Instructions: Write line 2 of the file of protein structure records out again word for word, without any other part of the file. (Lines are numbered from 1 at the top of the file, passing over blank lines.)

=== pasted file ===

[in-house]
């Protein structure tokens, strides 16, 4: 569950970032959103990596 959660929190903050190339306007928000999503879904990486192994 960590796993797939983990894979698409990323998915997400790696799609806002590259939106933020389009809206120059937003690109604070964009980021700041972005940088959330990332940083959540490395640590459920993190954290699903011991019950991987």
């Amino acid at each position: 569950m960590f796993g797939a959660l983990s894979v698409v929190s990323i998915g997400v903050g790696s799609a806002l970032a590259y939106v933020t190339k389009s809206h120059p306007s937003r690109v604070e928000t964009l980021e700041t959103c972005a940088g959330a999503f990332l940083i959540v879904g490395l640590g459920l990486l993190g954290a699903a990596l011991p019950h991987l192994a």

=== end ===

């Protein structure tokens, strides 16, 4: 569950970032959103990596 959660929190903050190339306007928000999503879904990486192994 960590796993797939983990894979698409990323998915997400790696799609806002590259939106933020389009809206120059937003690109604070964009980021700041972005940088959330990332940083959540490395640590459920993190954290699903011991019950991987």